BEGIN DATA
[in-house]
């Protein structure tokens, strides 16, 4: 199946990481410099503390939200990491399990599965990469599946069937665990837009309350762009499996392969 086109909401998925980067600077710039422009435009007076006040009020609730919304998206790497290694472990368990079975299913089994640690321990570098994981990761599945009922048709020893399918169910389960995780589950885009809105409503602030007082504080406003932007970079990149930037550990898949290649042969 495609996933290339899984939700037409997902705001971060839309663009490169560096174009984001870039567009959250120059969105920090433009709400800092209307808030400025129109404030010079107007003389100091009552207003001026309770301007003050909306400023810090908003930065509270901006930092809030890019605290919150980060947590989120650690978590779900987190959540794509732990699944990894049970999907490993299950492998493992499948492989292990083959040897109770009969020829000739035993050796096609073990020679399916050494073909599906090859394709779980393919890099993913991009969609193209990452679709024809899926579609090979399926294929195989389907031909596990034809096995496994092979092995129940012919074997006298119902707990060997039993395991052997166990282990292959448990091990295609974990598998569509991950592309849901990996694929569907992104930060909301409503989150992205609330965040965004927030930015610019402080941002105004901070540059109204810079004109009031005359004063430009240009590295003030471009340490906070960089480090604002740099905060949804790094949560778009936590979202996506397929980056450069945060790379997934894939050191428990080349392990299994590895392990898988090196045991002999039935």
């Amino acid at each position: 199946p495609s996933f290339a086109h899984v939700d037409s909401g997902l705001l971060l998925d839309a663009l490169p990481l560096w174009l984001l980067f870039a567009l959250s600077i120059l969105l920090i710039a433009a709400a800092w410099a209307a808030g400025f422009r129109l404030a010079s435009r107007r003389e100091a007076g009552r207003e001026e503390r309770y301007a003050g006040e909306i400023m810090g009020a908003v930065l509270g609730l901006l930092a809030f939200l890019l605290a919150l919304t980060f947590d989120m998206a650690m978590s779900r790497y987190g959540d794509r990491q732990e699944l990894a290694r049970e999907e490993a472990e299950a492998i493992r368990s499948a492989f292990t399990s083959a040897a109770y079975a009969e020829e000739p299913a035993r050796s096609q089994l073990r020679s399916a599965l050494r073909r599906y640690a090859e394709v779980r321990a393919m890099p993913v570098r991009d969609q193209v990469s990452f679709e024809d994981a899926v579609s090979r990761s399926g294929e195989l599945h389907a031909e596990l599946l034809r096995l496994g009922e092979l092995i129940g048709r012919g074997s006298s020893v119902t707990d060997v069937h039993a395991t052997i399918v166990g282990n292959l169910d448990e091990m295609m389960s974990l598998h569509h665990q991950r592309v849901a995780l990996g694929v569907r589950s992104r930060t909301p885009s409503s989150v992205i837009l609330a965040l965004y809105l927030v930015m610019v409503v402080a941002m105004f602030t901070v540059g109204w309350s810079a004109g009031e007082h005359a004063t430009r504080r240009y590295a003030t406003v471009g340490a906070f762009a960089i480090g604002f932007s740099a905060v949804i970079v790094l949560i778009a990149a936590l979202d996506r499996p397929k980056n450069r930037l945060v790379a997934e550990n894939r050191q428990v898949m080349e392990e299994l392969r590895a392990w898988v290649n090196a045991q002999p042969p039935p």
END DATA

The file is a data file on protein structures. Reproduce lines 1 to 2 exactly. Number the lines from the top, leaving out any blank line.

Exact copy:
[in-house]
């Protein structure tokens, strides 16, 4: 199946990481410099503390939200990491399990599965990469599946069937665990837009309350762009499996392969 086109909401998925980067600077710039422009435009007076006040009020609730919304998206790497290694472990368990079975299913089994640690321990570098994981990761599945009922048709020893399918169910389960995780589950885009809105409503602030007082504080406003932007970079990149930037550990898949290649042969 495609996933290339899984939700037409997902705001971060839309663009490169560096174009984001870039567009959250120059969105920090433009709400800092209307808030400025129109404030010079107007003389100091009552207003001026309770301007003050909306400023810090908003930065509270901006930092809030890019605290919150980060947590989120650690978590779900987190959540794509732990699944990894049970999907490993299950492998493992499948492989292990083959040897109770009969020829000739035993050796096609073990020679399916050494073909599906090859394709779980393919890099993913991009969609193209990452679709024809899926579609090979399926294929195989389907031909596990034809096995496994092979092995129940012919074997006298119902707990060997039993395991052997166990282990292959448990091990295609974990598998569509991950592309849901990996694929569907992104930060909301409503989150992205609330965040965004927030930015610019402080941002105004901070540059109204810079004109009031005359004063430009240009590295003030471009340490906070960089480090604002740099905060949804790094949560778009936590979202996506397929980056450069945060790379997934894939050191428990080349392990299994590895392990898988090196045991002999039935």